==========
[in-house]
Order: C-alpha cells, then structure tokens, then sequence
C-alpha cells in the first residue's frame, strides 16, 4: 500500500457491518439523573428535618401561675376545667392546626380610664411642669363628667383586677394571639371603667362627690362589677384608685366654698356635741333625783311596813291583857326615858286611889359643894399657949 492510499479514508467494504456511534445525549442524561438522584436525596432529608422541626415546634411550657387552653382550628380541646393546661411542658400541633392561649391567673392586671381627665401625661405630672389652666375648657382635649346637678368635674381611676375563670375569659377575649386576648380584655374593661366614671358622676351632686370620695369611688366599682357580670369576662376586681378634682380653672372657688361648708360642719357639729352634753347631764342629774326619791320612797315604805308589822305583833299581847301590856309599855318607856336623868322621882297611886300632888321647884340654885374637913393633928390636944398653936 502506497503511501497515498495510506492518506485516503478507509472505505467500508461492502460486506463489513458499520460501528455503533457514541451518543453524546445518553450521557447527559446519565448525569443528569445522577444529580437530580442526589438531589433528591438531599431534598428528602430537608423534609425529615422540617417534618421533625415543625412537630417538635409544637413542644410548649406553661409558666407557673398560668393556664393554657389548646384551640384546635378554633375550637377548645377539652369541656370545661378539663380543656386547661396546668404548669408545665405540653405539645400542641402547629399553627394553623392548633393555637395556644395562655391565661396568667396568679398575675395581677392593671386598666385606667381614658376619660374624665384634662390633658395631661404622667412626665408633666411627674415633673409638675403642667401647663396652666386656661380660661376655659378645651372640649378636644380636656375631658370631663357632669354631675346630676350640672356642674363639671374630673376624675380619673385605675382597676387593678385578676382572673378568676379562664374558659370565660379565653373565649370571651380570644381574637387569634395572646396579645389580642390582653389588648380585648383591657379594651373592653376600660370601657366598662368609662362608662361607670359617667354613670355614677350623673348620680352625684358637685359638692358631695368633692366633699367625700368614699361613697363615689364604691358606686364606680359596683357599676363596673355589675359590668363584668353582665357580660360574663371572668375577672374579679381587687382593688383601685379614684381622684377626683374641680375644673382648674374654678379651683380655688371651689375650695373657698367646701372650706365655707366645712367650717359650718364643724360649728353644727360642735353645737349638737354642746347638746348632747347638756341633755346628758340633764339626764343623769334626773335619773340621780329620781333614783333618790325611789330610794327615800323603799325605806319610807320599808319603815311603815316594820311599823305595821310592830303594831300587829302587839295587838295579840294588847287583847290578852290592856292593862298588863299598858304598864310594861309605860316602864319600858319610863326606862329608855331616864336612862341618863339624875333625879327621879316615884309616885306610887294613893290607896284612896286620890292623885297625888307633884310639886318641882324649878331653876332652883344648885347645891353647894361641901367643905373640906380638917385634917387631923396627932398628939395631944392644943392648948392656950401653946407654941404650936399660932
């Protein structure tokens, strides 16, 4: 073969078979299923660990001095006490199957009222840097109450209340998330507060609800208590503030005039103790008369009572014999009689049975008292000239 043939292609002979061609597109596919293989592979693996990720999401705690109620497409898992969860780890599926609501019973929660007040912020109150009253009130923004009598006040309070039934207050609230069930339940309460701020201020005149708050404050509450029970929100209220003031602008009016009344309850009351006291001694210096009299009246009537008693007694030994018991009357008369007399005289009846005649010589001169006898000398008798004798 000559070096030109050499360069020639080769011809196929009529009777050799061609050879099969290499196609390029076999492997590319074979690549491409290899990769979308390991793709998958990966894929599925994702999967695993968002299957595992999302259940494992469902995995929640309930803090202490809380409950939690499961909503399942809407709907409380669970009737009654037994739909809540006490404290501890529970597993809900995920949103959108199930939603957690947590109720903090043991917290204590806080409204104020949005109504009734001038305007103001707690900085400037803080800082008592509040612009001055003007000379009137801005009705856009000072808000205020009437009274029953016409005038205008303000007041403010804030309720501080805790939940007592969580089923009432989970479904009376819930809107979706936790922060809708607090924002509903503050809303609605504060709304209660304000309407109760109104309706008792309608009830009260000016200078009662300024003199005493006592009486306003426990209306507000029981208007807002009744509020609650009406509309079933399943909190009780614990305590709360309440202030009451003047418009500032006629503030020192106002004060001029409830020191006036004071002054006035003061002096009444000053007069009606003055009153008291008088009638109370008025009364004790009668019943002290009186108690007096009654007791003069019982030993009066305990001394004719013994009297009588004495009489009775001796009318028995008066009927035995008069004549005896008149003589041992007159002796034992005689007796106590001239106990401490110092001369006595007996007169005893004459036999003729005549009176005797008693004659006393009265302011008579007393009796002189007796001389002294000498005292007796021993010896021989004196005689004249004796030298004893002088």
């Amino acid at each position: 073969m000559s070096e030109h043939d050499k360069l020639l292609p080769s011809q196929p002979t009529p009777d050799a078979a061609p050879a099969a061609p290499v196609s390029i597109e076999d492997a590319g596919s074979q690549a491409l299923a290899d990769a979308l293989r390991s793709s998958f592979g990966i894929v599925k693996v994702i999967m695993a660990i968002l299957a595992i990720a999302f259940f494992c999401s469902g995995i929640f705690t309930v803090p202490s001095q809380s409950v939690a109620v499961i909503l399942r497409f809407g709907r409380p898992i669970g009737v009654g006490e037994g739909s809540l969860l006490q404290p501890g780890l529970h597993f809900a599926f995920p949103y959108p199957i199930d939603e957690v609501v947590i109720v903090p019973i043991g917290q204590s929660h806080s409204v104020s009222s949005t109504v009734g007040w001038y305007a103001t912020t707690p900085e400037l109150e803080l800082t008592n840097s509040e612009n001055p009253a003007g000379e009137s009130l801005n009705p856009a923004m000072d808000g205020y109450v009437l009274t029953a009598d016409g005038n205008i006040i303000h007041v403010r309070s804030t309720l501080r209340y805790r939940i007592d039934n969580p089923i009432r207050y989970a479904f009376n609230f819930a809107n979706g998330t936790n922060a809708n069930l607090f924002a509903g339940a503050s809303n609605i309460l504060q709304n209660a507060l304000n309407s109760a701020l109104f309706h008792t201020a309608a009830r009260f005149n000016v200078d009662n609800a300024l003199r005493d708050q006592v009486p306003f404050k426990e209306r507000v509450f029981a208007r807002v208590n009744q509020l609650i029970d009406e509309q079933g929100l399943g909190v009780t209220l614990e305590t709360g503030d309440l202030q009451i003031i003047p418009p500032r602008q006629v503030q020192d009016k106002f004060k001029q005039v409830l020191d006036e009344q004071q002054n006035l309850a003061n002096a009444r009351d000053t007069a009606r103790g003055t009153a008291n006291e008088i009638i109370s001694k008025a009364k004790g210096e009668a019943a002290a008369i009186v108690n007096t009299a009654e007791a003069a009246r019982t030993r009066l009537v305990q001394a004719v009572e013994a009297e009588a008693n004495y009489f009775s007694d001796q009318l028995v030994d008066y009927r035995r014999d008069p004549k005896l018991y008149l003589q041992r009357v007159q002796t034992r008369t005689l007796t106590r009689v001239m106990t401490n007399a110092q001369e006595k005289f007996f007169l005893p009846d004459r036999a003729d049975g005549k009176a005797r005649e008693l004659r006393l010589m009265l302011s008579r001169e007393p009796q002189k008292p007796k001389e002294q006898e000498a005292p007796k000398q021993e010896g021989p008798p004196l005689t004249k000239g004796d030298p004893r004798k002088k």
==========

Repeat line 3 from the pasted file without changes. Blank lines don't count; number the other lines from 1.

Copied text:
C-alpha cells in the first residue's frame, strides 16, 4: 500500500457491518439523573428535618401561675376545667392546626380610664411642669363628667383586677394571639371603667362627690362589677384608685366654698356635741333625783311596813291583857326615858286611889359643894399657949 492510499479514508467494504456511534445525549442524561438522584436525596432529608422541626415546634411550657387552653382550628380541646393546661411542658400541633392561649391567673392586671381627665401625661405630672389652666375648657382635649346637678368635674381611676375563670375569659377575649386576648380584655374593661366614671358622676351632686370620695369611688366599682357580670369576662376586681378634682380653672372657688361648708360642719357639729352634753347631764342629774326619791320612797315604805308589822305583833299581847301590856309599855318607856336623868322621882297611886300632888321647884340654885374637913393633928390636944398653936 502506497503511501497515498495510506492518506485516503478507509472505505467500508461492502460486506463489513458499520460501528455503533457514541451518543453524546445518553450521557447527559446519565448525569443528569445522577444529580437530580442526589438531589433528591438531599431534598428528602430537608423534609425529615422540617417534618421533625415543625412537630417538635409544637413542644410548649406553661409558666407557673398560668393556664393554657389548646384551640384546635378554633375550637377548645377539652369541656370545661378539663380543656386547661396546668404548669408545665405540653405539645400542641402547629399553627394553623392548633393555637395556644395562655391565661396568667396568679398575675395581677392593671386598666385606667381614658376619660374624665384634662390633658395631661404622667412626665408633666411627674415633673409638675403642667401647663396652666386656661380660661376655659378645651372640649378636644380636656375631658370631663357632669354631675346630676350640672356642674363639671374630673376624675380619673385605675382597676387593678385578676382572673378568676379562664374558659370565660379565653373565649370571651380570644381574637387569634395572646396579645389580642390582653389588648380585648383591657379594651373592653376600660370601657366598662368609662362608662361607670359617667354613670355614677350623673348620680352625684358637685359638692358631695368633692366633699367625700368614699361613697363615689364604691358606686364606680359596683357599676363596673355589675359590668363584668353582665357580660360574663371572668375577672374579679381587687382593688383601685379614684381622684377626683374641680375644673382648674374654678379651683380655688371651689375650695373657698367646701372650706365655707366645712367650717359650718364643724360649728353644727360642735353645737349638737354642746347638746348632747347638756341633755346628758340633764339626764343623769334626773335619773340621780329620781333614783333618790325611789330610794327615800323603799325605806319610807320599808319603815311603815316594820311599823305595821310592830303594831300587829302587839295587838295579840294588847287583847290578852290592856292593862298588863299598858304598864310594861309605860316602864319600858319610863326606862329608855331616864336612862341618863339624875333625879327621879316615884309616885306610887294613893290607896284612896286620890292623885297625888307633884310639886318641882324649878331653876332652883344648885347645891353647894361641901367643905373640906380638917385634917387631923396627932398628939395631944392644943392648948392656950401653946407654941404650936399660932